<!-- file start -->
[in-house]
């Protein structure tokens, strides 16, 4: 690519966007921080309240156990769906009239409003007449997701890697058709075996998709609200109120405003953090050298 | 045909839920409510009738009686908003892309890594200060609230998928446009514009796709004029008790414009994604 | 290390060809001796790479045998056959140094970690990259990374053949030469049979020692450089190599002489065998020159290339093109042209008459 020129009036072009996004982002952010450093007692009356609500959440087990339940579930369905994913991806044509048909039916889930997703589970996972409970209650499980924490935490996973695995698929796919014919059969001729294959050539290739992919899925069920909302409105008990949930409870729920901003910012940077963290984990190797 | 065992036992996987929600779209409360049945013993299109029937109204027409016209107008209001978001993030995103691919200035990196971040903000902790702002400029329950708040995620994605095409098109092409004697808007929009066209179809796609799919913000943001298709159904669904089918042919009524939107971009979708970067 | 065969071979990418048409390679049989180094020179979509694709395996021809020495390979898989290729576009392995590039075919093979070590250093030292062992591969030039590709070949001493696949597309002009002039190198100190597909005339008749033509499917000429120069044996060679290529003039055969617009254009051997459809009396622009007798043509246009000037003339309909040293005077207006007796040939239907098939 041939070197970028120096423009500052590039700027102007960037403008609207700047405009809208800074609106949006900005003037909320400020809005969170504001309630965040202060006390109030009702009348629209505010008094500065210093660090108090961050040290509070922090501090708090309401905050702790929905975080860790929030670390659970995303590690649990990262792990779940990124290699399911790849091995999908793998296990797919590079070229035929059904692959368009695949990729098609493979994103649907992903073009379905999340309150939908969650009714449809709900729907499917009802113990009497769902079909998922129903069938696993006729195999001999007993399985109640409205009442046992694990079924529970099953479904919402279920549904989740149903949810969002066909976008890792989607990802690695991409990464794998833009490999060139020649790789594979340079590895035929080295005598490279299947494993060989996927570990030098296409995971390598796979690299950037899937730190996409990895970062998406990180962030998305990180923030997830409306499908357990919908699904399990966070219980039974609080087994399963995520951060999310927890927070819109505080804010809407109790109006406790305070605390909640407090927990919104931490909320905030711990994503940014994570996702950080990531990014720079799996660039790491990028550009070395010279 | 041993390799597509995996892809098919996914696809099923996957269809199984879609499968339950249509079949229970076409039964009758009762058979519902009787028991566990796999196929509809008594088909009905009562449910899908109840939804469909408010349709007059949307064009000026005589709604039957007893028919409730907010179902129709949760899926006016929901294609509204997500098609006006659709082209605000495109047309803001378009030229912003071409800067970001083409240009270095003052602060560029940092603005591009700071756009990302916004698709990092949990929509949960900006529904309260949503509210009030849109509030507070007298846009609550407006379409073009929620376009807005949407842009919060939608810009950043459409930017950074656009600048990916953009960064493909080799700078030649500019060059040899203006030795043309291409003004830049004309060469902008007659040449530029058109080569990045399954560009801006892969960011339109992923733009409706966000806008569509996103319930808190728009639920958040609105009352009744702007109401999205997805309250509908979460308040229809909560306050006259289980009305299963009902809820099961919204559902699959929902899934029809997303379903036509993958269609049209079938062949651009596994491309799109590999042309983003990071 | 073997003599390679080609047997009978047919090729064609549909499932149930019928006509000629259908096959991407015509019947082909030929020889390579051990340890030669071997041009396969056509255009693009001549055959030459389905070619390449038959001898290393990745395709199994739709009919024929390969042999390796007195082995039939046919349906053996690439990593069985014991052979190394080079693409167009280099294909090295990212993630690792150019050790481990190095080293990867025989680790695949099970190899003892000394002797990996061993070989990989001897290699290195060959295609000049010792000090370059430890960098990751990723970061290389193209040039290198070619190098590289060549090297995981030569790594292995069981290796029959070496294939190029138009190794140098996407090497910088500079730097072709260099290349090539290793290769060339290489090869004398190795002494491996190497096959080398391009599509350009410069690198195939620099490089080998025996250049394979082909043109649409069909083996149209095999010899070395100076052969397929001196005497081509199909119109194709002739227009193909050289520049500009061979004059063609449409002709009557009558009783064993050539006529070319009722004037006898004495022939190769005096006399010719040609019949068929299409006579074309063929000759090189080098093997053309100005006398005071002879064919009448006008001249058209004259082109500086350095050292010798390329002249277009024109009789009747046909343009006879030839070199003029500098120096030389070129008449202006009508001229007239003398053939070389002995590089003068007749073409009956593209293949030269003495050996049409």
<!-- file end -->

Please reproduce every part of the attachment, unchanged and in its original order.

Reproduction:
[in-house]
């Protein structure tokens, strides 16, 4: 690519966007921080309240156990769906009239409003007449997701890697058709075996998709609200109120405003953090050298 | 045909839920409510009738009686908003892309890594200060609230998928446009514009796709004029008790414009994604 | 290390060809001796790479045998056959140094970690990259990374053949030469049979020692450089190599002489065998020159290339093109042209008459 020129009036072009996004982002952010450093007692009356609500959440087990339940579930369905994913991806044509048909039916889930997703589970996972409970209650499980924490935490996973695995698929796919014919059969001729294959050539290739992919899925069920909302409105008990949930409870729920901003910012940077963290984990190797 | 065992036992996987929600779209409360049945013993299109029937109204027409016209107008209001978001993030995103691919200035990196971040903000902790702002400029329950708040995620994605095409098109092409004697808007929009066209179809796609799919913000943001298709159904669904089918042919009524939107971009979708970067 | 065969071979990418048409390679049989180094020179979509694709395996021809020495390979898989290729576009392995590039075919093979070590250093030292062992591969030039590709070949001493696949597309002009002039190198100190597909005339008749033509499917000429120069044996060679290529003039055969617009254009051997459809009396622009007798043509246009000037003339309909040293005077207006007796040939239907098939 041939070197970028120096423009500052590039700027102007960037403008609207700047405009809208800074609106949006900005003037909320400020809005969170504001309630965040202060006390109030009702009348629209505010008094500065210093660090108090961050040290509070922090501090708090309401905050702790929905975080860790929030670390659970995303590690649990990262792990779940990124290699399911790849091995999908793998296990797919590079070229035929059904692959368009695949990729098609493979994103649907992903073009379905999340309150939908969650009714449809709900729907499917009802113990009497769902079909998922129903069938696993006729195999001999007993399985109640409205009442046992694990079924529970099953479904919402279920549904989740149903949810969002066909976008890792989607990802690695991409990464794998833009490999060139020649790789594979340079590895035929080295005598490279299947494993060989996927570990030098296409995971390598796979690299950037899937730190996409990895970062998406990180962030998305990180923030997830409306499908357990919908699904399990966070219980039974609080087994399963995520951060999310927890927070819109505080804010809407109790109006406790305070605390909640407090927990919104931490909320905030711990994503940014994570996702950080990531990014720079799996660039790491990028550009070395010279 | 041993390799597509995996892809098919996914696809099923996957269809199984879609499968339950249509079949229970076409039964009758009762058979519902009787028991566990796999196929509809008594088909009905009562449910899908109840939804469909408010349709007059949307064009000026005589709604039957007893028919409730907010179902129709949760899926006016929901294609509204997500098609006006659709082209605000495109047309803001378009030229912003071409800067970001083409240009270095003052602060560029940092603005591009700071756009990302916004698709990092949990929509949960900006529904309260949503509210009030849109509030507070007298846009609550407006379409073009929620376009807005949407842009919060939608810009950043459409930017950074656009600048990916953009960064493909080799700078030649500019060059040899203006030795043309291409003004830049004309060469902008007659040449530029058109080569990045399954560009801006892969960011339109992923733009409706966000806008569509996103319930808190728009639920958040609105009352009744702007109401999205997805309250509908979460308040229809909560306050006259289980009305299963009902809820099961919204559902699959929902899934029809997303379903036509993958269609049209079938062949651009596994491309799109590999042309983003990071 | 073997003599390679080609047997009978047919090729064609549909499932149930019928006509000629259908096959991407015509019947082909030929020889390579051990340890030669071997041009396969056509255009693009001549055959030459389905070619390449038959001898290393990745395709199994739709009919024929390969042999390796007195082995039939046919349906053996690439990593069985014991052979190394080079693409167009280099294909090295990212993630690792150019050790481990190095080293990867025989680790695949099970190899003892000394002797990996061993070989990989001897290699290195060959295609000049010792000090370059430890960098990751990723970061290389193209040039290198070619190098590289060549090297995981030569790594292995069981290796029959070496294939190029138009190794140098996407090497910088500079730097072709260099290349090539290793290769060339290489090869004398190795002494491996190497096959080398391009599509350009410069690198195939620099490089080998025996250049394979082909043109649409069909083996149209095999010899070395100076052969397929001196005497081509199909119109194709002739227009193909050289520049500009061979004059063609449409002709009557009558009783064993050539006529070319009722004037006898004495022939190769005096006399010719040609019949068929299409006579074309063929000759090189080098093997053309100005006398005071002879064919009448006008001249058209004259082109500086350095050292010798390329002249277009024109009789009747046909343009006879030839070199003029500098120096030389070129008449202006009508001229007239003398053939070389002995590089003068007749073409009956593209293949030269003495050996049409």